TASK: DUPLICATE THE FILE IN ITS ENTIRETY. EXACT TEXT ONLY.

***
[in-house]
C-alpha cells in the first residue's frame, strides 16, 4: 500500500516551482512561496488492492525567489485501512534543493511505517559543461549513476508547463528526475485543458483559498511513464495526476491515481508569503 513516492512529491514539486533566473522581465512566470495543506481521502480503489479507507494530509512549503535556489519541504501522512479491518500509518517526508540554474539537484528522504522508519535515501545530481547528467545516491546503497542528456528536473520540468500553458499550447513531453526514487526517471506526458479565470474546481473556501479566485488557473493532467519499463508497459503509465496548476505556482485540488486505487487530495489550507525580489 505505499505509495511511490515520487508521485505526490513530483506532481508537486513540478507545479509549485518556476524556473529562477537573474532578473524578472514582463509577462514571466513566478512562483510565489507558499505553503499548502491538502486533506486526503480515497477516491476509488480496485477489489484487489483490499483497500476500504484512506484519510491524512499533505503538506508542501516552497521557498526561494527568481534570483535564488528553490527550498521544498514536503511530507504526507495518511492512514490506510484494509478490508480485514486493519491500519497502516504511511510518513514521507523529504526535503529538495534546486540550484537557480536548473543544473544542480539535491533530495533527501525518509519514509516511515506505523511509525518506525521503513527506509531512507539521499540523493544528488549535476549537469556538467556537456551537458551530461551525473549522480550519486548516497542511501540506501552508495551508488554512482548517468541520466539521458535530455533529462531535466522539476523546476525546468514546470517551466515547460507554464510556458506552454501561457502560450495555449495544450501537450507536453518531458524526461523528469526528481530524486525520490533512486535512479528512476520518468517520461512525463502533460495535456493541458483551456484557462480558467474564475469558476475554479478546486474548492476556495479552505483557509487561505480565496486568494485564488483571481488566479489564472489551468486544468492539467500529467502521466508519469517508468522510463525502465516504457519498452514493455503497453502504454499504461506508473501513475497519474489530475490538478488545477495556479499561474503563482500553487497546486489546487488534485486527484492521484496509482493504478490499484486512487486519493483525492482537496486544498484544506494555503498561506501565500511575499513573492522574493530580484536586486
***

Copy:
[in-house]
C-alpha cells in the first residue's frame, strides 16, 4: 500500500516551482512561496488492492525567489485501512534543493511505517559543461549513476508547463528526475485543458483559498511513464495526476491515481508569503 513516492512529491514539486533566473522581465512566470495543506481521502480503489479507507494530509512549503535556489519541504501522512479491518500509518517526508540554474539537484528522504522508519535515501545530481547528467545516491546503497542528456528536473520540468500553458499550447513531453526514487526517471506526458479565470474546481473556501479566485488557473493532467519499463508497459503509465496548476505556482485540488486505487487530495489550507525580489 505505499505509495511511490515520487508521485505526490513530483506532481508537486513540478507545479509549485518556476524556473529562477537573474532578473524578472514582463509577462514571466513566478512562483510565489507558499505553503499548502491538502486533506486526503480515497477516491476509488480496485477489489484487489483490499483497500476500504484512506484519510491524512499533505503538506508542501516552497521557498526561494527568481534570483535564488528553490527550498521544498514536503511530507504526507495518511492512514490506510484494509478490508480485514486493519491500519497502516504511511510518513514521507523529504526535503529538495534546486540550484537557480536548473543544473544542480539535491533530495533527501525518509519514509516511515506505523511509525518506525521503513527506509531512507539521499540523493544528488549535476549537469556538467556537456551537458551530461551525473549522480550519486548516497542511501540506501552508495551508488554512482548517468541520466539521458535530455533529462531535466522539476523546476525546468514546470517551466515547460507554464510556458506552454501561457502560450495555449495544450501537450507536453518531458524526461523528469526528481530524486525520490533512486535512479528512476520518468517520461512525463502533460495535456493541458483551456484557462480558467474564475469558476475554479478546486474548492476556495479552505483557509487561505480565496486568494485564488483571481488566479489564472489551468486544468492539467500529467502521466508519469517508468522510463525502465516504457519498452514493455503497453502504454499504461506508473501513475497519474489530475490538478488545477495556479499561474503563482500553487497546486489546487488534485486527484492521484496509482493504478490499484486512487486519493483525492482537496486544498484544506494555503498561506501565500511575499513573492522574493530580484536586486